• Identify considerations for implementing Agile in each step of the acquisition life cycle.

The Regulatory Framework

Day 1

  • Topic 1: Why are we here and what is the problem we are trying to solve?
  • Topic 2: Form the IPT and assign the role of Product Owner.
  • Topic 3: Describe the Problem
  • What is Agile and how must we approach contracting differently?
  • Topic 4: Examine Solutions
    • What to expect from Agile; does it fit; are you ready?
  • Considerations for Market Research

Day 2

  • Topic 5: Describe the Work
  • Planning, requirements documentation, and scope
  • Topic 6: Measure and Manage
    • Measurements and incentives to support selected contract type
    • A look at the Independent Government Cost Estimate (IGCE)
  • A look at the Quality Assurance Surveillance Plan (QASP)
  • Topic 7: Select the Right Contractor
  • Topic 8: Manage Performance
  • Topic 9: Agile Today
  • Course Summary, Test, and Evaluations
Substantial appendix material including real-life samples, examples, outlines, and templates are provided to support classroom discussion and group exercises.

Target Audience

  • Contracting Officer’s Representatives and COR Candidates;
  • Contract Specialists and Contracting Officers;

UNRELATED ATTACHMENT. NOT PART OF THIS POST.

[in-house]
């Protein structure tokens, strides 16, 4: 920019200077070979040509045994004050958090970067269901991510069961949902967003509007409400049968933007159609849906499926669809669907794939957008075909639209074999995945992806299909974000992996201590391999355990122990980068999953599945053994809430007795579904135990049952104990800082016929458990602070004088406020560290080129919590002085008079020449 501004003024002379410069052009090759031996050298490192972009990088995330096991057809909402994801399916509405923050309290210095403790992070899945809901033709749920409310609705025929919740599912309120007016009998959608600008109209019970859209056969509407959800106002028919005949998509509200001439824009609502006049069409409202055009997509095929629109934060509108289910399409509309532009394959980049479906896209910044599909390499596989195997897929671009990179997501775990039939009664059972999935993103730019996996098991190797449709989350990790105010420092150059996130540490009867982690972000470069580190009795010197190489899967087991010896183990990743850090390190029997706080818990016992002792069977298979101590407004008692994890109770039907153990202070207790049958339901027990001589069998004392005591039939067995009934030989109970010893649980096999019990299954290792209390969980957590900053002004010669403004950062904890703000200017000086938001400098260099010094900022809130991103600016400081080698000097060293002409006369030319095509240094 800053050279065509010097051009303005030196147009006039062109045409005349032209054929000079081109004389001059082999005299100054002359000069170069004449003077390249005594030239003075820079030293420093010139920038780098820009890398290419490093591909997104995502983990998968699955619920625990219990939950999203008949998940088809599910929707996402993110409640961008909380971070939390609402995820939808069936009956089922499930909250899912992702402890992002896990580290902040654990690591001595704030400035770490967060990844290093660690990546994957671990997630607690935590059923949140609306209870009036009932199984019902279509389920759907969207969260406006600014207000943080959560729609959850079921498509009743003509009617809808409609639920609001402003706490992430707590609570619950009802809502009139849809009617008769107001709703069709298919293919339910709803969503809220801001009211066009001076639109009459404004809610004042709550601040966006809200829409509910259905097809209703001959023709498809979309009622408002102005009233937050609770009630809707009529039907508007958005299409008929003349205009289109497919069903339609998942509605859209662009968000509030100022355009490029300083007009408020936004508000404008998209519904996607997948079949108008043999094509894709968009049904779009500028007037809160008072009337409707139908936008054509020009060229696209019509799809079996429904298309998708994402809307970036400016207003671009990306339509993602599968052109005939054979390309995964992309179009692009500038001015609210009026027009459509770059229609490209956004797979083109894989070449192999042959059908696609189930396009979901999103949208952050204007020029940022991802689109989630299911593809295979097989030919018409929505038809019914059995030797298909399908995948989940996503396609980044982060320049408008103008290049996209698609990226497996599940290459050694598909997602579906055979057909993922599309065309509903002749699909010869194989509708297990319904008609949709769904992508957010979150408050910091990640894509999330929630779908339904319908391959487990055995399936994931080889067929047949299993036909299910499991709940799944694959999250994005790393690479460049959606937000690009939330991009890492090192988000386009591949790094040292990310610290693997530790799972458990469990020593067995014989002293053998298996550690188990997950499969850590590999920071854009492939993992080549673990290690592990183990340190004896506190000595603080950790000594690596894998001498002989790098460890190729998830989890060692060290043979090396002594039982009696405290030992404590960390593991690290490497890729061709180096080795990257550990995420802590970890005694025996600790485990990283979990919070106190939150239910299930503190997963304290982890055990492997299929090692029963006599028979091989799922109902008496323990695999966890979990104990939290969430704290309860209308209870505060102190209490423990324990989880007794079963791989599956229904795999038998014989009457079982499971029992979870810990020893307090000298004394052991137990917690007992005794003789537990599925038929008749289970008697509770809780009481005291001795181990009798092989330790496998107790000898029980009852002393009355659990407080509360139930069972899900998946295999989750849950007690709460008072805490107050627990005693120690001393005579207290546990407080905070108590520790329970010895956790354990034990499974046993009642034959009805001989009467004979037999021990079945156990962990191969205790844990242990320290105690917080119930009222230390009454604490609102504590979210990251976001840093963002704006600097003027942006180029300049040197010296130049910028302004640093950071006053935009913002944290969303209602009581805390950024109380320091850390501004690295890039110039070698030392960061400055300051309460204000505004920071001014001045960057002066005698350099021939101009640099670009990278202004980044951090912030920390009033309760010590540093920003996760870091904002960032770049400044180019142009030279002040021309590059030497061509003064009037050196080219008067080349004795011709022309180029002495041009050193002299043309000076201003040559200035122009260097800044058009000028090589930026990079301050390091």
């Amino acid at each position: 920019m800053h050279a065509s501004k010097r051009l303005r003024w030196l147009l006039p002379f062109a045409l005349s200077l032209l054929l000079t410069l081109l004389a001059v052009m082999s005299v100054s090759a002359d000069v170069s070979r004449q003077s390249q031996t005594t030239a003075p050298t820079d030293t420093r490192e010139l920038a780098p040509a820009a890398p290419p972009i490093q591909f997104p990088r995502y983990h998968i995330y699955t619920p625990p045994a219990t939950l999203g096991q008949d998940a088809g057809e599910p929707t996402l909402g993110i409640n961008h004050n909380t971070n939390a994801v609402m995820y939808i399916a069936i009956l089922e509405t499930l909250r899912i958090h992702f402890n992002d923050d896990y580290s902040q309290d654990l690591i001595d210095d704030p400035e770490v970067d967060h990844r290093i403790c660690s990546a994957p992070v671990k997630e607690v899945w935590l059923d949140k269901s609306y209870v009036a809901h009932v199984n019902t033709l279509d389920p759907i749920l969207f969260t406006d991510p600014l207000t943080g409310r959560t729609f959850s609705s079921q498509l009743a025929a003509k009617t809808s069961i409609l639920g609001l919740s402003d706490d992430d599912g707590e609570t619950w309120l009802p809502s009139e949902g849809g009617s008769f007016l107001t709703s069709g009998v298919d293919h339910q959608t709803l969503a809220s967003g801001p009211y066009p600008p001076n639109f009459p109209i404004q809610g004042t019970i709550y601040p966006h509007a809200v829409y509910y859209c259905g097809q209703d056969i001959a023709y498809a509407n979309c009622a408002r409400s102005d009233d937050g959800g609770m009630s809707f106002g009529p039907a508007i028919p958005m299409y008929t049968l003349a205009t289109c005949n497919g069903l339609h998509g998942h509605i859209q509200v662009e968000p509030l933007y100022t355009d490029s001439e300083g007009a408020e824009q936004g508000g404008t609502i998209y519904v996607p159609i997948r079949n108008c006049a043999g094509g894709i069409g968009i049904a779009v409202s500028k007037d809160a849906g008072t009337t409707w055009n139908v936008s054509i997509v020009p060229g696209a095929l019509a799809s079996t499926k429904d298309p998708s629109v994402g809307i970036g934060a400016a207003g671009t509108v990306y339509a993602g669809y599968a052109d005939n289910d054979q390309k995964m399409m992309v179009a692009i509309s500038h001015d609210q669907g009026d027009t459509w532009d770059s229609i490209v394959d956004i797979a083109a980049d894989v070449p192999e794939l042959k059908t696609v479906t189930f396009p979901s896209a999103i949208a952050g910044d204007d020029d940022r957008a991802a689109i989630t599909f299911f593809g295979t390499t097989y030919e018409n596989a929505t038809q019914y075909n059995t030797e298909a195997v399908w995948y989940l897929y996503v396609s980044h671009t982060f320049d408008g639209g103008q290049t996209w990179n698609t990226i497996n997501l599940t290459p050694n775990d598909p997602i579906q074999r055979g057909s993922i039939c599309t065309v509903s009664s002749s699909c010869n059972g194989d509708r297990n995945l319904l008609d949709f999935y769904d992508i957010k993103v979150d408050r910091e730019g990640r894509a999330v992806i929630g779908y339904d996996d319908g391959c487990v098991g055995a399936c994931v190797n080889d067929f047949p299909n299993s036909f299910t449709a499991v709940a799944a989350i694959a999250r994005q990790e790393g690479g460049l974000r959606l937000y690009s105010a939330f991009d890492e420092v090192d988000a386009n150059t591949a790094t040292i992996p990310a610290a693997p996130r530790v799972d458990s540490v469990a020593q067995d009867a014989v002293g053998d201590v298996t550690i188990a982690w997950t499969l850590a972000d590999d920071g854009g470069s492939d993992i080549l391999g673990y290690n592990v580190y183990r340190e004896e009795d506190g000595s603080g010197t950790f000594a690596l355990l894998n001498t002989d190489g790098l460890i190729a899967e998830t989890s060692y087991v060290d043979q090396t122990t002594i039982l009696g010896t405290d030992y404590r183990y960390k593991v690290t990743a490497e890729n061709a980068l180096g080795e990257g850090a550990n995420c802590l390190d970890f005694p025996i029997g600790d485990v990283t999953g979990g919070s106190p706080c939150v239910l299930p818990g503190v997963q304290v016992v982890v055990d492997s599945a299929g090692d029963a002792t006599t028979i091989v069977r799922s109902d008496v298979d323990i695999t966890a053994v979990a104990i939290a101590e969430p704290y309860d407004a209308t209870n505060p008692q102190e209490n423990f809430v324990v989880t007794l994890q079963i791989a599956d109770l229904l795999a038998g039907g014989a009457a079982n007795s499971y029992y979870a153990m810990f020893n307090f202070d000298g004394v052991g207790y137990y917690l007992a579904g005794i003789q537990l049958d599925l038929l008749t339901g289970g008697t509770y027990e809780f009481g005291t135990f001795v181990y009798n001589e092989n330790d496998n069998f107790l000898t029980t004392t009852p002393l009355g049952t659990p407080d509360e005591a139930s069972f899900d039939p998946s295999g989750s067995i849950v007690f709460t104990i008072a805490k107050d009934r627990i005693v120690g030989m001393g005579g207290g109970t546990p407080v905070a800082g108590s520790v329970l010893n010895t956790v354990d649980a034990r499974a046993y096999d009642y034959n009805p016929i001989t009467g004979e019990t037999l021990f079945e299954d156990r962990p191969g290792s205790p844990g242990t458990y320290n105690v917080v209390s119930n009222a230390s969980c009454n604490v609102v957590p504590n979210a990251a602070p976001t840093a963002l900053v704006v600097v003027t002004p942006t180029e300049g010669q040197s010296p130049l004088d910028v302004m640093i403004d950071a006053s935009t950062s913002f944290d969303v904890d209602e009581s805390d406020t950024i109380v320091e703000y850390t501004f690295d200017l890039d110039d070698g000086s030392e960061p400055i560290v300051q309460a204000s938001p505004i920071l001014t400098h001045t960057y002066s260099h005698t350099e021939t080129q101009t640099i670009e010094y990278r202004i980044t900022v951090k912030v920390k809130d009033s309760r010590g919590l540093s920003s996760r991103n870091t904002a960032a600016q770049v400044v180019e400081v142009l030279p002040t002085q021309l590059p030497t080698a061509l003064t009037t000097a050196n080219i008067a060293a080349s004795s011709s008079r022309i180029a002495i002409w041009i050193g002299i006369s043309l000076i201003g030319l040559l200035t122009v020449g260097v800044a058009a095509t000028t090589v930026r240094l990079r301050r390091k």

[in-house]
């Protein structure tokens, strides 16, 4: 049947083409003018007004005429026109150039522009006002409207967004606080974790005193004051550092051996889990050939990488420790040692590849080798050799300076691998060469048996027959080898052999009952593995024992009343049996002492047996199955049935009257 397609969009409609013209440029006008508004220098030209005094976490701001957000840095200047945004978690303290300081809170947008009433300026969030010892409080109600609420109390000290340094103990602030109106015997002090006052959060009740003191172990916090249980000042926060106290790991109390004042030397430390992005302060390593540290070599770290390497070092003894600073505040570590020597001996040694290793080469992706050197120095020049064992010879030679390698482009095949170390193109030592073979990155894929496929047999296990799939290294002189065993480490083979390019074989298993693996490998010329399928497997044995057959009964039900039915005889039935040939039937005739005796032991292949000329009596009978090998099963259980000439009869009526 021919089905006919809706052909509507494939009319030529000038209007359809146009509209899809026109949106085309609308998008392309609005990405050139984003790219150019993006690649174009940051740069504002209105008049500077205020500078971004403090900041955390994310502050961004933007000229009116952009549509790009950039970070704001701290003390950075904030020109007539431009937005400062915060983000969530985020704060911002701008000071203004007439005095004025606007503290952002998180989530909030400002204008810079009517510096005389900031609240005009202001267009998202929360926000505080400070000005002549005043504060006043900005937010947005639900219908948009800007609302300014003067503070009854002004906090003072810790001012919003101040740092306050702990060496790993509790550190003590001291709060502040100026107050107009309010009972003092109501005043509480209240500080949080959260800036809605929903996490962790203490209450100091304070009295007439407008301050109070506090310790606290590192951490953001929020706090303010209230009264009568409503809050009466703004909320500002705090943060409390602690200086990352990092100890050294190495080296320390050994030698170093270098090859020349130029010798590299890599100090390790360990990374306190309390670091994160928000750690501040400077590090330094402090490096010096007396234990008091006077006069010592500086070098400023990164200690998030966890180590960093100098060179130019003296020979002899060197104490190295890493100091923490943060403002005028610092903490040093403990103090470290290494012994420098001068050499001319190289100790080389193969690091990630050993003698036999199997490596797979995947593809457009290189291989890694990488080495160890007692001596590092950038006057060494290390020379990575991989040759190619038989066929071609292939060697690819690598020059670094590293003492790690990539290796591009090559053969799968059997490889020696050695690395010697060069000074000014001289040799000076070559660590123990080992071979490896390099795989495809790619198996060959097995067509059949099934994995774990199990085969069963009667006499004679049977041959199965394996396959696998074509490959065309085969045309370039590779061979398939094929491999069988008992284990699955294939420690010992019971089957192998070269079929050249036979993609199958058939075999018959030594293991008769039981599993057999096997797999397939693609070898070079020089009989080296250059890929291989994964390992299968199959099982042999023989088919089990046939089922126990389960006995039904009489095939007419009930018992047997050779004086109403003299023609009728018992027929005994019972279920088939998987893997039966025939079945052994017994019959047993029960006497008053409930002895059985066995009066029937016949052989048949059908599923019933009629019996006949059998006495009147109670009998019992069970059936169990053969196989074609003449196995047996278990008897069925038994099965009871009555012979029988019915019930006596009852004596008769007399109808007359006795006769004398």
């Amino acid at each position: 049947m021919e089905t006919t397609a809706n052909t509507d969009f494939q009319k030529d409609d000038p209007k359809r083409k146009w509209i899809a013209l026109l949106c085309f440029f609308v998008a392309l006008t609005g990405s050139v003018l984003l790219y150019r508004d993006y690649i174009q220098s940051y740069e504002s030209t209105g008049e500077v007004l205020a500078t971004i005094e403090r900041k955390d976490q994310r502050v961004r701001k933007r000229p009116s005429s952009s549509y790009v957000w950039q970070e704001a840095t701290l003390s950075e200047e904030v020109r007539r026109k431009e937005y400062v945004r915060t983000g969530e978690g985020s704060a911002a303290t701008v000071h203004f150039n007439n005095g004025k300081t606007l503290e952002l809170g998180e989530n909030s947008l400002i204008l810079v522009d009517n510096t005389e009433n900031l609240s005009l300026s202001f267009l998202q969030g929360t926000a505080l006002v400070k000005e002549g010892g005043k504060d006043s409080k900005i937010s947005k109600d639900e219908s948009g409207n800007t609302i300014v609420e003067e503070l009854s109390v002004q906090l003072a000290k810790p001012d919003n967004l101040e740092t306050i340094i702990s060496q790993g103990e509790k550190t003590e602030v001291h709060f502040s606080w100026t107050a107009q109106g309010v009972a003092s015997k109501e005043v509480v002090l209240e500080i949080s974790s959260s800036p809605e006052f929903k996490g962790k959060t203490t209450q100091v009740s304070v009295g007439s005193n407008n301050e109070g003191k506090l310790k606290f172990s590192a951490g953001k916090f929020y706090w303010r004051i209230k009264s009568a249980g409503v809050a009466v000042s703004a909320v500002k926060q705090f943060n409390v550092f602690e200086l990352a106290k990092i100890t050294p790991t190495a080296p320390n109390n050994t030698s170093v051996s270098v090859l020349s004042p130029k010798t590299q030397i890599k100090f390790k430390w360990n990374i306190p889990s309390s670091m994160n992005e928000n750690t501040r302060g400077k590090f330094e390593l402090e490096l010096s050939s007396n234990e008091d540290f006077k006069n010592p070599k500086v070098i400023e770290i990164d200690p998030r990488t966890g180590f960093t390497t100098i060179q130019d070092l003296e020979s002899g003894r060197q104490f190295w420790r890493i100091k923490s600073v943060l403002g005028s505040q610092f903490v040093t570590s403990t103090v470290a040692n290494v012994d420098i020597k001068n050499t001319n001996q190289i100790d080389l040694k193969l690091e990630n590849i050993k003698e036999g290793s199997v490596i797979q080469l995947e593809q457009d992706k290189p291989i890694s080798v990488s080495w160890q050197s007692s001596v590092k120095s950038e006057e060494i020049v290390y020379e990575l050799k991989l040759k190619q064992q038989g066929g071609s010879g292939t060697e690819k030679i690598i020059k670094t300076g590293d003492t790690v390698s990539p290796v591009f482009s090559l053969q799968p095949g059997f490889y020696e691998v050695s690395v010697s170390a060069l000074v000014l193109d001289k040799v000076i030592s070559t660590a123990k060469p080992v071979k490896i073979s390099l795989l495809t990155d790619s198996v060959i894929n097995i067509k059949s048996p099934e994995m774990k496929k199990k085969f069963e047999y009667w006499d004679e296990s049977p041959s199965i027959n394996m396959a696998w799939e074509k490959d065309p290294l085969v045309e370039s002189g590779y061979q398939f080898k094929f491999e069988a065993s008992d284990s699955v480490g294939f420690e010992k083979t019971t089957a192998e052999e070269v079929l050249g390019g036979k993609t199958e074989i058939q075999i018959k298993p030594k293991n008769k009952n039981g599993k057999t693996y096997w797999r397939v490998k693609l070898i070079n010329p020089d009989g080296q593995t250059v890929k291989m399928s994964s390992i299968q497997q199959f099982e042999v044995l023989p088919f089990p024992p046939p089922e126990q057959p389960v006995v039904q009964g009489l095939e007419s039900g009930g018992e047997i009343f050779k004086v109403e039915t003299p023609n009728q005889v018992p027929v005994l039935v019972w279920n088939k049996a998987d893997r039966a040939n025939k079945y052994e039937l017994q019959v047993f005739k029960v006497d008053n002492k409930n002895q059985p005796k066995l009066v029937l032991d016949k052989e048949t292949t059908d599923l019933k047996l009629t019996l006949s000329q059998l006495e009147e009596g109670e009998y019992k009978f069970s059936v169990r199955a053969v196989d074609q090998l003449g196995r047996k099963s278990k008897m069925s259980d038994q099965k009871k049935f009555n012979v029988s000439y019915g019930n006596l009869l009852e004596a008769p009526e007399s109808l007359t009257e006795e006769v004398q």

• Program and Project Managers;
  • Acquisition and Contracting Professionals; and
  • All members of the Acquisition Team. As defined by FAR 1.102(c): The Acquisition Team consists of all participants in Government acquisition including not only representatives of the technical, supply, and procurement communities but also the customers they serve and the contractors who provide the products and services.

Course Customization for Your Organization

To increase the lasting value from our training, we will offer students the opportunity to provide up to three real-life requirements to our training coordinator two weeks prior to the start of each training event. We will use these real-life acquisition requirements to help class participants determine the appropriateness of Agile methodologies and the appropriate contract types, as well as enable development of a specific acquisition strategy in facilitated teamwork sessions. These agile methodologies can be applied immediately to the student’s existing and future acquisition challenges.